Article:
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Fantasy Football Tiers: Tight End Rankings 2022

Tight End Rankings Week 13: Darren Waller

After last year's injury-plagued, disappointing season and the addition of Davante Adams as the new No. 1 target in the Raiders' offense, where does Darren Waller fall in the fantasy TE pecking order for 2022?

Often, the tight end position is the hardest one to draft for fantasy managers. A few tight ends are elite, and the rest will typically offer weeks with solid production and weeks of disappointment. For the most part, fantasy managers should not expect a lot from their tight end. Touchdowns are often a fluke, and they typically do not see as many receptions as starting wide receivers.

Related: 2022 Fantasy Football Tight End Rankings

However, when it comes to draft day, some managers will grab an elite tight end early (perhaps a reach?) and others will wait and just hope for the best. Whichever strategy works for you, here are the tiers of tight ends. Note that they are listed alphabetically within each tier, not ranked.

2022 Fantasy Football Tiers: QB I RB I WR I TE

Tier 1: The studs

Mark Andrews, Baltimore Ravens
Travis Kelce, Kansas City Chiefs
Kyle Pitts, Atlanta Falcons

Nearly all fantasy managers may agree that Kelce, Pitts, and Andrews are the top three tight ends heading into the 2022 season. Kelce has been a stud for years and, even at 32, still is one of the top tight ends. He's surpassed 1,000 receiving yards each of the past six seasons and double-digit touchdowns in three of the past four seasons. Pitts' rookie season wasn't as explosive as some might have hoped, but he did have over 1,000 yards. He only scored one touchdown, which was disappointing, but with the holes in the offense, he should be a focal point this year. Andrews had a great season in 2021, posting career highs in targets (153), receptions (107), and receiving yards (1,361). He had nine touchdowns and doesn't show any signs of slowing down.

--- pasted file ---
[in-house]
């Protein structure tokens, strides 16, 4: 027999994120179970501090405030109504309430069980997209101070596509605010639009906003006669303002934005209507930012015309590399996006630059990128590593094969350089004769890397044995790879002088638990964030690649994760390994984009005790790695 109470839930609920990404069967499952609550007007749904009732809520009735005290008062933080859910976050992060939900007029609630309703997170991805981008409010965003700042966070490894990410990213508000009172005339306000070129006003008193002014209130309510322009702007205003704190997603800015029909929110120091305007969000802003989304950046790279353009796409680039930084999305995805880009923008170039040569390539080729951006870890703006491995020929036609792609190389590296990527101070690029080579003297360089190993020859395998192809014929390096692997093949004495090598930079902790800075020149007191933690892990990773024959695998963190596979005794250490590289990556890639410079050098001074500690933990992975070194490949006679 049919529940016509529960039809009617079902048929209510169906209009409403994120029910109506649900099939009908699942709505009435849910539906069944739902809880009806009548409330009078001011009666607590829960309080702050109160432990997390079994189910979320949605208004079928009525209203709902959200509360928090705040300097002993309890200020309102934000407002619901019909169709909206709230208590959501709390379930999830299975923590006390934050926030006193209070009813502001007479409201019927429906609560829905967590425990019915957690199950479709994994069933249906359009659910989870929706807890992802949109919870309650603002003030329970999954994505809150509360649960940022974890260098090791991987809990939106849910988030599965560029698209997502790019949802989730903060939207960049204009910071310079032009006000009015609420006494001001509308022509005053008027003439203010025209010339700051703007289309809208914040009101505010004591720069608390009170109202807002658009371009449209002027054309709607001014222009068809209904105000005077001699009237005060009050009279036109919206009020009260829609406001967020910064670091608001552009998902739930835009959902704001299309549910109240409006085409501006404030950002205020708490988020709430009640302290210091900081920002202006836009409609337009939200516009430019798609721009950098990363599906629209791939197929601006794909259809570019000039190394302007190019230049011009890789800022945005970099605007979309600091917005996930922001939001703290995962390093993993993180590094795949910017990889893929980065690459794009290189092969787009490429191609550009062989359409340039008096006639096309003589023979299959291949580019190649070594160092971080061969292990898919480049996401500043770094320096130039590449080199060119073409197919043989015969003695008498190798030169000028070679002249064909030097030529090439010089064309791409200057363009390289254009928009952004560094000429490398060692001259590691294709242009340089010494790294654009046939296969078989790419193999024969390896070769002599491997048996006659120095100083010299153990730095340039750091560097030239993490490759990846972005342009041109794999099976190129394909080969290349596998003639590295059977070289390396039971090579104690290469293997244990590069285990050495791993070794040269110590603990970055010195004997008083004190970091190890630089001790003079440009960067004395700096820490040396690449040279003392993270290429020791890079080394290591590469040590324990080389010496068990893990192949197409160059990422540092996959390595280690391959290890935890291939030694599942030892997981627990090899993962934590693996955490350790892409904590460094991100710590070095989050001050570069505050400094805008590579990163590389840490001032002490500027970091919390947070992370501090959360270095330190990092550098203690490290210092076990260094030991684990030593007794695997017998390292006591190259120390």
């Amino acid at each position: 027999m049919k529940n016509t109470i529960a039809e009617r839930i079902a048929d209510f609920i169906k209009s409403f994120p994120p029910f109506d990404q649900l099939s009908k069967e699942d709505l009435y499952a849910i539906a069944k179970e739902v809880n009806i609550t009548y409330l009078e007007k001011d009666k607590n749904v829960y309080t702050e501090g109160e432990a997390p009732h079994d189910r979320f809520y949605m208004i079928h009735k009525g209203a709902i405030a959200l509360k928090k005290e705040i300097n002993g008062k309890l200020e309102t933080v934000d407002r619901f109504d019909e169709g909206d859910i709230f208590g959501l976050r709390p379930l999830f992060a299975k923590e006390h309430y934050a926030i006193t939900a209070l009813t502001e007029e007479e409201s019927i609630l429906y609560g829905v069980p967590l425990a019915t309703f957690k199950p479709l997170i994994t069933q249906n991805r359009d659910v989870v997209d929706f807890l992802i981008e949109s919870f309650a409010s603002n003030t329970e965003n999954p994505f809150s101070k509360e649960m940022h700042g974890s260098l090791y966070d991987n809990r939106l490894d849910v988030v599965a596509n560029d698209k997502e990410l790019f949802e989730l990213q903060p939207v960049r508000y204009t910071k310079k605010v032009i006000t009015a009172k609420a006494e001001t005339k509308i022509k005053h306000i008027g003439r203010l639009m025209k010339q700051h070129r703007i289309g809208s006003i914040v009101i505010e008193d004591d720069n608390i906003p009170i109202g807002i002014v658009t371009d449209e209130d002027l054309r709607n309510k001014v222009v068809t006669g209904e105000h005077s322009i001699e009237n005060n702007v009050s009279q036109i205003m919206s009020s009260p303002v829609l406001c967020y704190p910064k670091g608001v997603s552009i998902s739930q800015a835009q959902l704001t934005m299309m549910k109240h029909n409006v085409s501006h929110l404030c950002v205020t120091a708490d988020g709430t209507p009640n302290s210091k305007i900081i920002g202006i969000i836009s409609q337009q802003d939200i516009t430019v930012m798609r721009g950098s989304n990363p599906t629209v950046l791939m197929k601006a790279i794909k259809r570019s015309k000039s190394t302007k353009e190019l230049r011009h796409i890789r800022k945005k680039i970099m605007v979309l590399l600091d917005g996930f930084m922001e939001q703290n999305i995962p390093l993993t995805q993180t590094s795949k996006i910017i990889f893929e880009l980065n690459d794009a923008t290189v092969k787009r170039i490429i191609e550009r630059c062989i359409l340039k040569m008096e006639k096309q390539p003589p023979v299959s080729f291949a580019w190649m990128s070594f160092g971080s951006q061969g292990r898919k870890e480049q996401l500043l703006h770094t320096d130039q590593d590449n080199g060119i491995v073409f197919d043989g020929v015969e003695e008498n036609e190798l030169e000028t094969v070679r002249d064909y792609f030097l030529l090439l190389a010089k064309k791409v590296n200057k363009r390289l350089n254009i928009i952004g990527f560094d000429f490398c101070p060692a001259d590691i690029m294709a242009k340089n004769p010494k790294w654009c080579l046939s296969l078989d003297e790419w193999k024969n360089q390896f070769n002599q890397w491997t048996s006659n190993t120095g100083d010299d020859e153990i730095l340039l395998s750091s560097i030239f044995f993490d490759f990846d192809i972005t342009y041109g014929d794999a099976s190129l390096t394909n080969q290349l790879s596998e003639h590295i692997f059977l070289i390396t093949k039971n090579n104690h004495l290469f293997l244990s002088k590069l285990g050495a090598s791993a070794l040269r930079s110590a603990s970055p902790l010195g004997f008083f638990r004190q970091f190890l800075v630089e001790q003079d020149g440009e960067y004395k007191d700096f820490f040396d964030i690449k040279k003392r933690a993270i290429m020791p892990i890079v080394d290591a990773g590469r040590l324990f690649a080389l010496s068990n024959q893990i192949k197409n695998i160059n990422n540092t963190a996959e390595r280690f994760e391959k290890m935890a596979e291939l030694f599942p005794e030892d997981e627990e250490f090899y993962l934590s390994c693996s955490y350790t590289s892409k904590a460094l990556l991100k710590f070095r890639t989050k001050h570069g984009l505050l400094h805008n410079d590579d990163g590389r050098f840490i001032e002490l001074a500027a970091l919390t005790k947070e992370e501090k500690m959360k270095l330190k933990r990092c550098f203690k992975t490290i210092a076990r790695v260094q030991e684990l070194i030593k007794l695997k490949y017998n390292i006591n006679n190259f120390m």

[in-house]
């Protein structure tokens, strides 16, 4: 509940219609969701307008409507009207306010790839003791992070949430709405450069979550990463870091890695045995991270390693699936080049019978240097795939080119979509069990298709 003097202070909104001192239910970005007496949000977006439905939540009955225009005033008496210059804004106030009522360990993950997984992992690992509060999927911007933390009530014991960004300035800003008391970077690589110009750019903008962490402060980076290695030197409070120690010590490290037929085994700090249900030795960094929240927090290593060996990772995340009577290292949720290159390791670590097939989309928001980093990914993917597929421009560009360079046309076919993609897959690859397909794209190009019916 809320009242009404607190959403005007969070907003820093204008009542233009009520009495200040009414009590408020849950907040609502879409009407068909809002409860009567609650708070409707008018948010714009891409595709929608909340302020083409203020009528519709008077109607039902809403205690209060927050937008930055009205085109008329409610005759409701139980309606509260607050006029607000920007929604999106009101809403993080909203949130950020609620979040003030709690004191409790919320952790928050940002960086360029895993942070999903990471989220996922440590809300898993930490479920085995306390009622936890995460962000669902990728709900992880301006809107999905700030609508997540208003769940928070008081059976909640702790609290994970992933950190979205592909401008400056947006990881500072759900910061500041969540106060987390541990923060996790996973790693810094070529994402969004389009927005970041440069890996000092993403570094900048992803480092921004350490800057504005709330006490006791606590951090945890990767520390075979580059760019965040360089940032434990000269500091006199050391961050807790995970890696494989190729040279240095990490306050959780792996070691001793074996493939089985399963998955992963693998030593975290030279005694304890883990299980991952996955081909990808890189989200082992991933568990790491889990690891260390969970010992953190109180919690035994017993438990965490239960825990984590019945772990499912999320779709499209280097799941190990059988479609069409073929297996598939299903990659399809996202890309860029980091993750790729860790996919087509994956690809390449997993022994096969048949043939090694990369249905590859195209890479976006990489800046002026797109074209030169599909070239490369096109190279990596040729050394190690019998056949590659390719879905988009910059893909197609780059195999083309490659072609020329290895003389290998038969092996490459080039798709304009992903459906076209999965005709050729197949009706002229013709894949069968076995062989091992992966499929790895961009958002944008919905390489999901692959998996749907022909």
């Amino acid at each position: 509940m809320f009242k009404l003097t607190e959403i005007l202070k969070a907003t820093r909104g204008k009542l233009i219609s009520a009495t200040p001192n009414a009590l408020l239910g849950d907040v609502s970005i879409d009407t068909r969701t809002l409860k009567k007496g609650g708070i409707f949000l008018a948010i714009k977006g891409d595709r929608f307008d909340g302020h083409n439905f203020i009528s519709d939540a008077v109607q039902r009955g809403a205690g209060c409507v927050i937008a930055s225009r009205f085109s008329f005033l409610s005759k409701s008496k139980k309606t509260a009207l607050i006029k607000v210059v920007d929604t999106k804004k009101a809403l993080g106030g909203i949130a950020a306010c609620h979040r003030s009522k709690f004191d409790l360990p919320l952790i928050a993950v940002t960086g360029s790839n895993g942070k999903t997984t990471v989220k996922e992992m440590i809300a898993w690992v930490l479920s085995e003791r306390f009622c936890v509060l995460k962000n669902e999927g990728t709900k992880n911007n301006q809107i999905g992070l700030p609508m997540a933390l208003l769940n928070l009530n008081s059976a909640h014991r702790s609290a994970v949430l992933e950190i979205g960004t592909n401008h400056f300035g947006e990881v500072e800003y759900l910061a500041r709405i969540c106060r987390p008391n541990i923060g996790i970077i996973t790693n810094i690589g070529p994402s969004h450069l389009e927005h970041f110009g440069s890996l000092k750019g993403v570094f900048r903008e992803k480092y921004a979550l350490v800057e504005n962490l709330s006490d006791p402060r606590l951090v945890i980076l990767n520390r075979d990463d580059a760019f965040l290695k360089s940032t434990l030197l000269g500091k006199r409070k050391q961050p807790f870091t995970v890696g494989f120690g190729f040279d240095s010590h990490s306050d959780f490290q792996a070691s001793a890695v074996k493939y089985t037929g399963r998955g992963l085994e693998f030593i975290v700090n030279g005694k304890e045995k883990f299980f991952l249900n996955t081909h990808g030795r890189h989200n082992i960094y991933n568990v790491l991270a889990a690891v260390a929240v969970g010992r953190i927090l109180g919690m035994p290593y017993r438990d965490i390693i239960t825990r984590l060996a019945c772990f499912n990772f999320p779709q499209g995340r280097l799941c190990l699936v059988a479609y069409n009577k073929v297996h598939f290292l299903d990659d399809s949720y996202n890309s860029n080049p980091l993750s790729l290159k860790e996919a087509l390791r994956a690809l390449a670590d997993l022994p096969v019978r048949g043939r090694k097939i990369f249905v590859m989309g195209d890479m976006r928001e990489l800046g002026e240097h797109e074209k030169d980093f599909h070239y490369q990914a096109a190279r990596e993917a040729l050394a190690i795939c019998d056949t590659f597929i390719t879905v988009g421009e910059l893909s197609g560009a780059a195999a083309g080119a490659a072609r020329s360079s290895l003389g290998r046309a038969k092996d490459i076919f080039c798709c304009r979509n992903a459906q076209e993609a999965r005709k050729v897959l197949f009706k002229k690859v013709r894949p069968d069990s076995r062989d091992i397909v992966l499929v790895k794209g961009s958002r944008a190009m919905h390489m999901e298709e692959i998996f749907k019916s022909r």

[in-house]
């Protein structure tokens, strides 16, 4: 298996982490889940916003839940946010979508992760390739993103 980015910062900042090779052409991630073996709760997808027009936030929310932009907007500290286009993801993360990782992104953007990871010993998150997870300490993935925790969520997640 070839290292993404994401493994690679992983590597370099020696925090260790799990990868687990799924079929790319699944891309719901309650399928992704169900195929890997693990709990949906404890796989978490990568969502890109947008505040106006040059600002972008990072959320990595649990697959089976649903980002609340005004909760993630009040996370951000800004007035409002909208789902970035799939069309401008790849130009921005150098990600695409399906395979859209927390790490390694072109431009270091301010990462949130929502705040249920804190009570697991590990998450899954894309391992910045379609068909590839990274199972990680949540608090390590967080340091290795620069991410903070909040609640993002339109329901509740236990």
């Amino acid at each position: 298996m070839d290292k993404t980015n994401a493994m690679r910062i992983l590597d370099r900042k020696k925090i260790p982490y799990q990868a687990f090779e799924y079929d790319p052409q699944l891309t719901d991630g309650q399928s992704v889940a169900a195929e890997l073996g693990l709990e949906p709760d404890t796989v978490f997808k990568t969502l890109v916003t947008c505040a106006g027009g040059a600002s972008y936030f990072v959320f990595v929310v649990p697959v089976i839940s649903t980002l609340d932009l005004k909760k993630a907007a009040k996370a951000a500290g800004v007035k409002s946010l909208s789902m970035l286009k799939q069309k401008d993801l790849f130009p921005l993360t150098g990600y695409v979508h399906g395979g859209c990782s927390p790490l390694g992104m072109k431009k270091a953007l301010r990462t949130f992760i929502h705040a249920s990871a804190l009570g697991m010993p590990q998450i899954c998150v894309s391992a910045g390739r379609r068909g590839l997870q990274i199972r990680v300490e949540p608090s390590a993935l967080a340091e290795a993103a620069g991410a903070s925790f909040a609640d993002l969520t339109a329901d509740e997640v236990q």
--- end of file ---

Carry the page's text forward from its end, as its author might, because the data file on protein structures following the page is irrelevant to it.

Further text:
Tier 1.5: Just below stud level

George Kittle, San Francisco 49ers
Darren Waller, Las Vegas Raiders

This mini-tier for Kittle and Waller is because they are top-tier tight ends, but they are also both injury concerns. Kittle dealt with a calf strain in 2021, which cost him time. He also missed OTAs because of a lower-body injury. When healthy, he is a solid TE1 option, but be sure you have another tight end on your roster. Waller suffered a knee injury in November that cost him the rest of the fantasy season in 2021. He also had an ankle injury, but he didn't miss any time with that. Waller should be a solid TE1, but he does carry more risk than the players in Tier 2.

Tier 2: Solid options

Pat Freiermuth, Pittsburgh Steelers
Dallas Goedert, Philadelphia Eagles
Hunter Henry, New England Patriots
T.J. Hockenson, Detroit Lions
Dawson Knox, Buffalo Bills
Dalton Schultz, Dallas Cowboys

For fantasy managers who don't reach on a tight end in the early rounds, the tight ends in Tier 2 have the ability to be TE1s for fantasy owners, but they aren't going to be consistent. Knox did well for Buffalo last season, scoring nine touchdowns in an offense that focuses on passing the ball. He should continue to have success in 2022. Freiermuth and Hockenson are likely going to be large parts of their respective offenses as well. The Steelers have said they are looking to reduce Najee Harris' workload, and while that does not necessarily translate to more work for Freiermuth, they are going to have to pass the ball to someone. Given their quarterback woes, short passes might be the key to that offense. Hockenson is a proven player in an offense that needs pass catchers, and he should find the end zone again this season.